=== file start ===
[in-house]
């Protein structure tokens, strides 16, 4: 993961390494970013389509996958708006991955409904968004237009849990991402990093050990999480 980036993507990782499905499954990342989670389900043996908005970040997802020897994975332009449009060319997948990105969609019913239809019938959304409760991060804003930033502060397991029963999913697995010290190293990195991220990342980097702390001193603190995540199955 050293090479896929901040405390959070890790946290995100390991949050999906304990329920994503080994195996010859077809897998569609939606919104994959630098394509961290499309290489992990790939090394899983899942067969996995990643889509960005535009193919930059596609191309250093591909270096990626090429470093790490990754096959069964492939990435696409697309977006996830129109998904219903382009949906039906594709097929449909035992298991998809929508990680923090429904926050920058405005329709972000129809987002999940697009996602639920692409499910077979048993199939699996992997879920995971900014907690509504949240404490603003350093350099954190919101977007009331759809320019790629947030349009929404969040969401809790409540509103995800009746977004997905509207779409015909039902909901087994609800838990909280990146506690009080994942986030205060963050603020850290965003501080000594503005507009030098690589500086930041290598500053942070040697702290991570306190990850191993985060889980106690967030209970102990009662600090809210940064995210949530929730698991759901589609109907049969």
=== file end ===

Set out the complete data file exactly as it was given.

[in-house]
């Protein structure tokens, strides 16, 4: 993961390494970013389509996958708006991955409904968004237009849990991402990093050990999480 980036993507990782499905499954990342989670389900043996908005970040997802020897994975332009449009060319997948990105969609019913239809019938959304409760991060804003930033502060397991029963999913697995010290190293990195991220990342980097702390001193603190995540199955 050293090479896929901040405390959070890790946290995100390991949050999906304990329920994503080994195996010859077809897998569609939606919104994959630098394509961290499309290489992990790939090394899983899942067969996995990643889509960005535009193919930059596609191309250093591909270096990626090429470093790490990754096959069964492939990435696409697309977006996830129109998904219903382009949906039906594709097929449909035992298991998809929508990680923090429904926050920058405005329709972000129809987002999940697009996602639920692409499910077979048993199939699996992997879920995971900014907690509504949240404490603003350093350099954190919101977007009331759809320019790629947030349009929404969040969401809790409540509103995800009746977004997905509207779409015909039902909901087994609800838990909280990146506690009080994942986030205060963050603020850290965003501080000594503005507009030098690589500086930041290598500053942070040697702290991570306190990850191993985060889980106690967030209970102990009662600090809210940064995210949530929730698991759901589609109907049969």